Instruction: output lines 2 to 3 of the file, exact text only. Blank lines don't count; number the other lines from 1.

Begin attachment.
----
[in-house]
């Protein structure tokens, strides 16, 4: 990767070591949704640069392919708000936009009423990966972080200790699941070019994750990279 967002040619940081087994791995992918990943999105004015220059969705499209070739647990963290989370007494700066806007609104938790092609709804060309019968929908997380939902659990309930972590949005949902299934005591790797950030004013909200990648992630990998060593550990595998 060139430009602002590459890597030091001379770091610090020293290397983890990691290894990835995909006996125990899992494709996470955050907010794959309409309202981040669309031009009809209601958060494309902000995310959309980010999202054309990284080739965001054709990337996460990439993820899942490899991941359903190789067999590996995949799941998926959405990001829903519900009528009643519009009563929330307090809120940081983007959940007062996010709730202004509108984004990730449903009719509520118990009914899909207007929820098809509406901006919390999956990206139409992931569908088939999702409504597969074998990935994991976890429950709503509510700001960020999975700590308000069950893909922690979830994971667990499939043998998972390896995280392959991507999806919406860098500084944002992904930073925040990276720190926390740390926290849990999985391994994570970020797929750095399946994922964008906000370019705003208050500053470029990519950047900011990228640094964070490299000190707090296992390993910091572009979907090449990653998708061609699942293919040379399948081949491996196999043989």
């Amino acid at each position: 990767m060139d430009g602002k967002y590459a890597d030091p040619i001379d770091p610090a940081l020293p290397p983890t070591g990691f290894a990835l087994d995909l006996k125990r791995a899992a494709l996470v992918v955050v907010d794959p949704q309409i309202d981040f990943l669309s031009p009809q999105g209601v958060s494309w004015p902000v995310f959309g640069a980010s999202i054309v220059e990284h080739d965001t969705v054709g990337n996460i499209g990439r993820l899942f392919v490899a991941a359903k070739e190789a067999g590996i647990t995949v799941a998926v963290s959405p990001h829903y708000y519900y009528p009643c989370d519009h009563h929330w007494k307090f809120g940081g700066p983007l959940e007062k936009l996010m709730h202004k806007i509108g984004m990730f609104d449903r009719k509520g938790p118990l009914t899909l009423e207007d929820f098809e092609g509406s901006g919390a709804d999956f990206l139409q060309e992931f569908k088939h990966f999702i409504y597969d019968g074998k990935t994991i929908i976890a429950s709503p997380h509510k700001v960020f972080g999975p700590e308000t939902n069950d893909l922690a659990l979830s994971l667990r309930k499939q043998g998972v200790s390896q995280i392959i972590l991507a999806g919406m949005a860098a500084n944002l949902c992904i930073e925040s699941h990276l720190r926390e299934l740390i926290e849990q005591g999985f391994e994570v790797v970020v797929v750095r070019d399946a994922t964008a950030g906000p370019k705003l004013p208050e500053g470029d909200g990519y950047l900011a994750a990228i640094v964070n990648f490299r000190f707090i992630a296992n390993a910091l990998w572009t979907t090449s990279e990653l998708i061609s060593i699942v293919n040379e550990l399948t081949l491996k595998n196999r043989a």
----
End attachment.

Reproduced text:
């Protein structure tokens, strides 16, 4: 990767070591949704640069392919708000936009009423990966972080200790699941070019994750990279 967002040619940081087994791995992918990943999105004015220059969705499209070739647990963290989370007494700066806007609104938790092609709804060309019968929908997380939902659990309930972590949005949902299934005591790797950030004013909200990648992630990998060593550990595998 060139430009602002590459890597030091001379770091610090020293290397983890990691290894990835995909006996125990899992494709996470955050907010794959309409309202981040669309031009009809209601958060494309902000995310959309980010999202054309990284080739965001054709990337996460990439993820899942490899991941359903190789067999590996995949799941998926959405990001829903519900009528009643519009009563929330307090809120940081983007959940007062996010709730202004509108984004990730449903009719509520118990009914899909207007929820098809509406901006919390999956990206139409992931569908088939999702409504597969074998990935994991976890429950709503509510700001960020999975700590308000069950893909922690979830994971667990499939043998998972390896995280392959991507999806919406860098500084944002992904930073925040990276720190926390740390926290849990999985391994994570970020797929750095399946994922964008906000370019705003208050500053470029990519950047900011990228640094964070490299000190707090296992390993910091572009979907090449990653998708061609699942293919040379399948081949491996196999043989």
């Amino acid at each position: 990767m060139d430009g602002k967002y590459a890597d030091p040619i001379d770091p610090a940081l020293p290397p983890t070591g990691f290894a990835l087994d995909l006996k125990r791995a899992a494709l996470v992918v955050v907010d794959p949704q309409i309202d981040f990943l669309s031009p009809q999105g209601v958060s494309w004015p902000v995310f959309g640069a980010s999202i054309v220059e990284h080739d965001t969705v054709g990337n996460i499209g990439r993820l899942f392919v490899a991941a359903k070739e190789a067999g590996i647990t995949v799941a998926v963290s959405p990001h829903y708000y519900y009528p009643c989370d519009h009563h929330w007494k307090f809120g940081g700066p983007l959940e007062k936009l996010m709730h202004k806007i509108g984004m990730f609104d449903r009719k509520g938790p118990l009914t899909l009423e207007d929820f098809e092609g509406s901006g919390a709804d999956f990206l139409q060309e992931f569908k088939h990966f999702i409504y597969d019968g074998k990935t994991i929908i976890a429950s709503p997380h509510k700001v960020f972080g999975p700590e308000t939902n069950d893909l922690a659990l979830s994971l667990r309930k499939q043998g998972v200790s390896q995280i392959i972590l991507a999806g919406m949005a860098a500084n944002l949902c992904i930073e925040s699941h990276l720190r926390e299934l740390i926290e849990q005591g999985f391994e994570v790797v970020v797929v750095r070019d399946a994922t964008a950030g906000p370019k705003l004013p208050e500053g470029d909200g990519y950047l900011a994750a990228i640094v964070n990648f490299r000190f707090i992630a296992n390993a910091l990998w572009t979907t090449s990279e990653l998708i061609s060593i699942v293919n040379e550990l399948t081949l491996k595998n196999r043989a």